The NGCA Initiative demonstrated that it is possible to deliver more health products more reliably to more health centers at less cost than was done under the existing system. While costs shift from the health center and zone levels to the provincial level, this shift represents a maturing health system, as it relies less on health workers to shoulder transportation costs and places more responsibility on the province to support primary health care. Moreover, in a next-generation supply chain, stronger data systems support health workers and give them the information, tools and training they need to be successful.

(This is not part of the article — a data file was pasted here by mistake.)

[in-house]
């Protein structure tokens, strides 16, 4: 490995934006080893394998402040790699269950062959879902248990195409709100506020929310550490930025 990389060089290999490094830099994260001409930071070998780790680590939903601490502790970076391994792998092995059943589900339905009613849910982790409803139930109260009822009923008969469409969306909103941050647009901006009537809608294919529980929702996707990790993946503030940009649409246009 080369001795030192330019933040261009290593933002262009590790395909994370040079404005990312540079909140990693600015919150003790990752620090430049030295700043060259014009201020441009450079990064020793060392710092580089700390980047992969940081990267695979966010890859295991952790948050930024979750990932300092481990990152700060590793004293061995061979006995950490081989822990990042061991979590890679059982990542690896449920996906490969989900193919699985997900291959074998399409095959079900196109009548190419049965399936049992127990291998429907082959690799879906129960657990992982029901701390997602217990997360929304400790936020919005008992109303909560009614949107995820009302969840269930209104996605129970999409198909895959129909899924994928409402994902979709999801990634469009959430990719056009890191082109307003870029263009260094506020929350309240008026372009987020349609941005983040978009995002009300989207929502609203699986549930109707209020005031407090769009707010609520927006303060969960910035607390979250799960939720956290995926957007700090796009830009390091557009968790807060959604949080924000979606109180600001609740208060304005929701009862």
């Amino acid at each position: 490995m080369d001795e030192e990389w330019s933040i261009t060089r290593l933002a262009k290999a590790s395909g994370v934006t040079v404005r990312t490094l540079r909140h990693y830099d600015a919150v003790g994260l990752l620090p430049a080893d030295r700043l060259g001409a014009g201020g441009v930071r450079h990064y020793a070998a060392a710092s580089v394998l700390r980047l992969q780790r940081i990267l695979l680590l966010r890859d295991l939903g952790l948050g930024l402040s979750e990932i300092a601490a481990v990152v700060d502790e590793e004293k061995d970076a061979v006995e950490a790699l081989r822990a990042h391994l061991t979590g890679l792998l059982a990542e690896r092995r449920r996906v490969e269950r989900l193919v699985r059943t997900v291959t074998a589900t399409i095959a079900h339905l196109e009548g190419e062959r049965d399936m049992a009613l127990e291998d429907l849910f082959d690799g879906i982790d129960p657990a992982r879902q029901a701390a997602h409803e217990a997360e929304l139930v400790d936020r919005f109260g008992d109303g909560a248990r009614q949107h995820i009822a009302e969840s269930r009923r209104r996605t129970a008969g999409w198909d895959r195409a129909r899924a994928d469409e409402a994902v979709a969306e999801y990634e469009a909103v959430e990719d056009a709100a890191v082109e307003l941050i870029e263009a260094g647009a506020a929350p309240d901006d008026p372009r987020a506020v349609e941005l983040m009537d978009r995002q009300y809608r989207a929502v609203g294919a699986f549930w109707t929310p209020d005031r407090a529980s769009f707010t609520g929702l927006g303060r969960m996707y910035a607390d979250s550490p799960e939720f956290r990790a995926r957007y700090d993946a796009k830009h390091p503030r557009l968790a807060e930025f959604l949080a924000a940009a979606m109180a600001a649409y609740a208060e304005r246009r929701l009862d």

A next-generation supply chain is valuable for its ability to improve access to health care, particularly in hard-to-reach areas. So, the question must be asked: What are partners, donors and governments willing to invest for a supply chain that increases product availability while reducing the financial and time burden on health workers? When products are available, more people can access the full range of primary health services and receive preventive and curative care, in turn remaining healthier and less vulnerable to illness and disease. By investing in stronger health supply chains, governments — with partner and donor support — can build a stronger and lasting foundation for primary health services.